The evaluation document pointed out that the language used in the post was too formalistic, unlike that of regular bulletin board system users. In addition, it leveraged personal attacks on certain teachers and students who spoke out against the project during the consultation on July 9. The post agitated other bulletin board system users, who soon dug into the IP records of “dwww”, along with those of other user accounts that flooded the system with support for the Yenching project. 

These users eventually discovered that “dwww” and “pkudavid” shared the same IP address — one that pointed to the office of University president. By tracking the user activities of “pkudavid” for a couple of days, other system users concluded that the user account belonged to Yang Dawei, the chief of the Peking University Party Office.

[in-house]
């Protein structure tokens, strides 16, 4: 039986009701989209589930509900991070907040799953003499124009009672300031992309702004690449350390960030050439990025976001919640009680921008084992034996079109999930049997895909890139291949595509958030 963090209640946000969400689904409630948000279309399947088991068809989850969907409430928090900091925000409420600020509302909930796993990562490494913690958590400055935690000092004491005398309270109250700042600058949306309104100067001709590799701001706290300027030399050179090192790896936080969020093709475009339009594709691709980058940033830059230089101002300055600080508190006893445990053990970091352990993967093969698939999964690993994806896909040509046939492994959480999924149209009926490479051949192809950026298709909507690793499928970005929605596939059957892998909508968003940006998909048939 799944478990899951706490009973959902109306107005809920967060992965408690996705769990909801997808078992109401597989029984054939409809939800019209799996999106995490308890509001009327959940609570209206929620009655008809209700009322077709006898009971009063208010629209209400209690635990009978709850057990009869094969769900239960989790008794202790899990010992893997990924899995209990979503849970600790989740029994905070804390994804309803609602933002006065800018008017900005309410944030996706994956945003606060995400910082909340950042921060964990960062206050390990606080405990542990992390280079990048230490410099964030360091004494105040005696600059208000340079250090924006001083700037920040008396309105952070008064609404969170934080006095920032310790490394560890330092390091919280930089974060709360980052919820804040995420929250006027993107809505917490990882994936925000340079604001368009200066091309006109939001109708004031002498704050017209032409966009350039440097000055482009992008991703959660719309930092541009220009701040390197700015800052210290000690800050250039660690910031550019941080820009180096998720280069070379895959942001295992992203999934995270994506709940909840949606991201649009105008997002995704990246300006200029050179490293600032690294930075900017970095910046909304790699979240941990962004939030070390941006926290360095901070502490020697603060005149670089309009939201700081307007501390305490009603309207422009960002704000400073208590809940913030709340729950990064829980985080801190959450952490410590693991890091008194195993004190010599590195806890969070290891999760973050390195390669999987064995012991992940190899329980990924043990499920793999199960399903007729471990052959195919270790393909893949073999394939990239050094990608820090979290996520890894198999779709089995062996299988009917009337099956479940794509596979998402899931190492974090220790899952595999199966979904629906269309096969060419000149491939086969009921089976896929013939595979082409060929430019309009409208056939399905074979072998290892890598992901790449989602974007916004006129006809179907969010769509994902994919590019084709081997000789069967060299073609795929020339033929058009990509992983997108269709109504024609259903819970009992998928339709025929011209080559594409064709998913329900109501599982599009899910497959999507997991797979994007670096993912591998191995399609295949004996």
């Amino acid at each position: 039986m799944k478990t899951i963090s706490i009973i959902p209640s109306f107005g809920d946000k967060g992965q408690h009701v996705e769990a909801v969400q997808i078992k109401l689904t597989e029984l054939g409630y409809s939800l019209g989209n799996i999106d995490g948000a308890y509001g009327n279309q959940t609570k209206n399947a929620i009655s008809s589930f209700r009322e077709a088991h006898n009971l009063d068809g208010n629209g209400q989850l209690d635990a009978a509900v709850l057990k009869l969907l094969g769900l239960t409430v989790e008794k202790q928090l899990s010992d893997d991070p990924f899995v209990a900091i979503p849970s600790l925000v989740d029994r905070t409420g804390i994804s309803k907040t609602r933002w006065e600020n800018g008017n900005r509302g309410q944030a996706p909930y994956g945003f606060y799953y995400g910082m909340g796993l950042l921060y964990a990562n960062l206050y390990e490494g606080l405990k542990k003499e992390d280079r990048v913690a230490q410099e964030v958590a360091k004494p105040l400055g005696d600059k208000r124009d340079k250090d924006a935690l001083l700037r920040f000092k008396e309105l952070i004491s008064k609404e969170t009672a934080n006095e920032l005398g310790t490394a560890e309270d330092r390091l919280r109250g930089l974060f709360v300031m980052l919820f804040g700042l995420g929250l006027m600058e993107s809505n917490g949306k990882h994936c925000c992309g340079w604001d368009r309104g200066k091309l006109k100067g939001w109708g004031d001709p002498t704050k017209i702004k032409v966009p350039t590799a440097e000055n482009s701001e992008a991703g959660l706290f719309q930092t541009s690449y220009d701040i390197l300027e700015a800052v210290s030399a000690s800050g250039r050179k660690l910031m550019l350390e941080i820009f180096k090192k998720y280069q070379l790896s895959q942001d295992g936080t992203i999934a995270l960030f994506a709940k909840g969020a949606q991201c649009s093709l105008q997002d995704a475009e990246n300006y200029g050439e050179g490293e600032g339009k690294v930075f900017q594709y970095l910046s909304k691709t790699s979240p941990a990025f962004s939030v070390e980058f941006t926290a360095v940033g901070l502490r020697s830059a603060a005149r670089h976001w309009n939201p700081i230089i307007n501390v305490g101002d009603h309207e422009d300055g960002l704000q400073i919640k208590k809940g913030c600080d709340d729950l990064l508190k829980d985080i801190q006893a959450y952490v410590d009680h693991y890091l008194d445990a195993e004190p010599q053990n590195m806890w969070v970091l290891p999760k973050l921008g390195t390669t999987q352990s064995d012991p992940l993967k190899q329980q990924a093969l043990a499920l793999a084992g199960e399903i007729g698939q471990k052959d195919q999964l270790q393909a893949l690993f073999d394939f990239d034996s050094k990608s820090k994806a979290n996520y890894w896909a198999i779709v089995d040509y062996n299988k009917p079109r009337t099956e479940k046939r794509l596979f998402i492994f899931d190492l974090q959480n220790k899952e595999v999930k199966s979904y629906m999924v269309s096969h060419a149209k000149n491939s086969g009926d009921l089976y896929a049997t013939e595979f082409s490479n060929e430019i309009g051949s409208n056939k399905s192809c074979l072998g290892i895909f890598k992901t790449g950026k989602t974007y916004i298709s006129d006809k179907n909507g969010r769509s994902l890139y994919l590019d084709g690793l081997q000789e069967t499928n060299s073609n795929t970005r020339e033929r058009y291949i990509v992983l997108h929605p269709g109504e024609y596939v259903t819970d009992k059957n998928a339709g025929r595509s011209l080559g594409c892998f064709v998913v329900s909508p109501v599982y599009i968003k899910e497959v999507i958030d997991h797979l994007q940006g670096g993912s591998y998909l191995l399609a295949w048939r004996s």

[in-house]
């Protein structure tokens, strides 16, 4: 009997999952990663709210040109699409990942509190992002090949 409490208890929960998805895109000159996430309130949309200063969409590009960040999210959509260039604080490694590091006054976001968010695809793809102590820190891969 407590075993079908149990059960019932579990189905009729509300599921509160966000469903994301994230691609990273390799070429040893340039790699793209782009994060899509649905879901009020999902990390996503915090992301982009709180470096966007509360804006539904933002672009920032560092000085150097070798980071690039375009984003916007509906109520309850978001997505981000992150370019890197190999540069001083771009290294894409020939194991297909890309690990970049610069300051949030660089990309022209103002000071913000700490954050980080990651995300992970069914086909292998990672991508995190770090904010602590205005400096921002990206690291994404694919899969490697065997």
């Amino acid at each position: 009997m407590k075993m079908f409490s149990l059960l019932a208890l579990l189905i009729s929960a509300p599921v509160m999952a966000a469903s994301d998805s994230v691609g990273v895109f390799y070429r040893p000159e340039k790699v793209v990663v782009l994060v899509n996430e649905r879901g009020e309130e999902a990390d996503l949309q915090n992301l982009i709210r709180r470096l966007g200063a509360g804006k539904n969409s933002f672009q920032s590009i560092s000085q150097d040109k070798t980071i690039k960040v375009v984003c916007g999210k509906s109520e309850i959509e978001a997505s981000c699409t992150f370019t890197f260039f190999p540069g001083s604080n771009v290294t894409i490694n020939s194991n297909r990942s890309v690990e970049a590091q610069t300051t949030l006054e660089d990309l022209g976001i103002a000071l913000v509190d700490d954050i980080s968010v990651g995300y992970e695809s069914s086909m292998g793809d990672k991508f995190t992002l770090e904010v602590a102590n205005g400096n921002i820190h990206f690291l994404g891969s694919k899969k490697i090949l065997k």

In order to stop netizens from attacking Yang and the Party, the Center started to delete posts, ban user accounts and change the “hot topic” list (similar to trending topics on Twitter). But this did not stop users, who simply moved to social media such as the twitter-like Weibo, Facebook-like Renren and mobile social networking platform WeChat to expose the scandal. 

Headlines such as “Lie Exposed: Peking University Staff Member Pretended to be Alumnus to Support Yenching Project” became a hot topic on social media, and many popular Peking University alumni netizens such as “Peking U Voices” forwarded the story to their followers. Without question, the incident has undermined the university’s credibility.

The document puts forth three suggestions for future opinion channelling work: